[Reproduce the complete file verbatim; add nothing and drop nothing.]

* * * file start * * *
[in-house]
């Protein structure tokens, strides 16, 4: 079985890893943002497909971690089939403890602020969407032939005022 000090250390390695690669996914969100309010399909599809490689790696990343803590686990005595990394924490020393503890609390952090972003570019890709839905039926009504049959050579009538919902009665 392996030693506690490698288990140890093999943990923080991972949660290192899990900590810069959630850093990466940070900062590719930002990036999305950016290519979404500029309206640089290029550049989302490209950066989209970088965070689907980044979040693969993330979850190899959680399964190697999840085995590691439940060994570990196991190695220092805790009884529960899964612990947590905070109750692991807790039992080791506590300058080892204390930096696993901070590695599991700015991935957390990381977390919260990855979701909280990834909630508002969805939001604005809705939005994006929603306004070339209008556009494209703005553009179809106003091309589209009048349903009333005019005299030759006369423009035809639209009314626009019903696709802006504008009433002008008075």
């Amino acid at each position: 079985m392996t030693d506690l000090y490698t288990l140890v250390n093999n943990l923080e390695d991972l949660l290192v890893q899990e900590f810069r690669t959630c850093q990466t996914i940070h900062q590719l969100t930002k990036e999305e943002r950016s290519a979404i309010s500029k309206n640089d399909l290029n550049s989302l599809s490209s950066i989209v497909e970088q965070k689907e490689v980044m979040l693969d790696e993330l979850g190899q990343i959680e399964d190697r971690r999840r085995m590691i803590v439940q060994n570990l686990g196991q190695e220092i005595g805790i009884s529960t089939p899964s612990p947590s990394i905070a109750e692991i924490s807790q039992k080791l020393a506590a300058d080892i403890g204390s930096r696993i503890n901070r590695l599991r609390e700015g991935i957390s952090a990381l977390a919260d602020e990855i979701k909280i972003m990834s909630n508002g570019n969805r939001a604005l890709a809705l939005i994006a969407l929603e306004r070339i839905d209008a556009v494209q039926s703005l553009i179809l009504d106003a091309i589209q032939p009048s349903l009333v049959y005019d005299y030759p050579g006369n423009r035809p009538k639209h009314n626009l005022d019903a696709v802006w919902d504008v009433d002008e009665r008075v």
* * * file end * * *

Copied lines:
[in-house]
């Protein structure tokens, strides 16, 4: 079985890893943002497909971690089939403890602020969407032939005022 000090250390390695690669996914969100309010399909599809490689790696990343803590686990005595990394924490020393503890609390952090972003570019890709839905039926009504049959050579009538919902009665 392996030693506690490698288990140890093999943990923080991972949660290192899990900590810069959630850093990466940070900062590719930002990036999305950016290519979404500029309206640089290029550049989302490209950066989209970088965070689907980044979040693969993330979850190899959680399964190697999840085995590691439940060994570990196991190695220092805790009884529960899964612990947590905070109750692991807790039992080791506590300058080892204390930096696993901070590695599991700015991935957390990381977390919260990855979701909280990834909630508002969805939001604005809705939005994006929603306004070339209008556009494209703005553009179809106003091309589209009048349903009333005019005299030759006369423009035809639209009314626009019903696709802006504008009433002008008075």
């Amino acid at each position: 079985m392996t030693d506690l000090y490698t288990l140890v250390n093999n943990l923080e390695d991972l949660l290192v890893q899990e900590f810069r690669t959630c850093q990466t996914i940070h900062q590719l969100t930002k990036e999305e943002r950016s290519a979404i309010s500029k309206n640089d399909l290029n550049s989302l599809s490209s950066i989209v497909e970088q965070k689907e490689v980044m979040l693969d790696e993330l979850g190899q990343i959680e399964d190697r971690r999840r085995m590691i803590v439940q060994n570990l686990g196991q190695e220092i005595g805790i009884s529960t089939p899964s612990p947590s990394i905070a109750e692991i924490s807790q039992k080791l020393a506590a300058d080892i403890g204390s930096r696993i503890n901070r590695l599991r609390e700015g991935i957390s952090a990381l977390a919260d602020e990855i979701k909280i972003m990834s909630n508002g570019n969805r939001a604005l890709a809705l939005i994006a969407l929603e306004r070339i839905d209008a556009v494209q039926s703005l553009i179809l009504d106003a091309i589209q032939p009048s349903l009333v049959y005019d005299y030759p050579g006369n423009r035809p009538k639209h009314n626009l005022d019903a696709v802006w919902d504008v009433d002008e009665r008075v």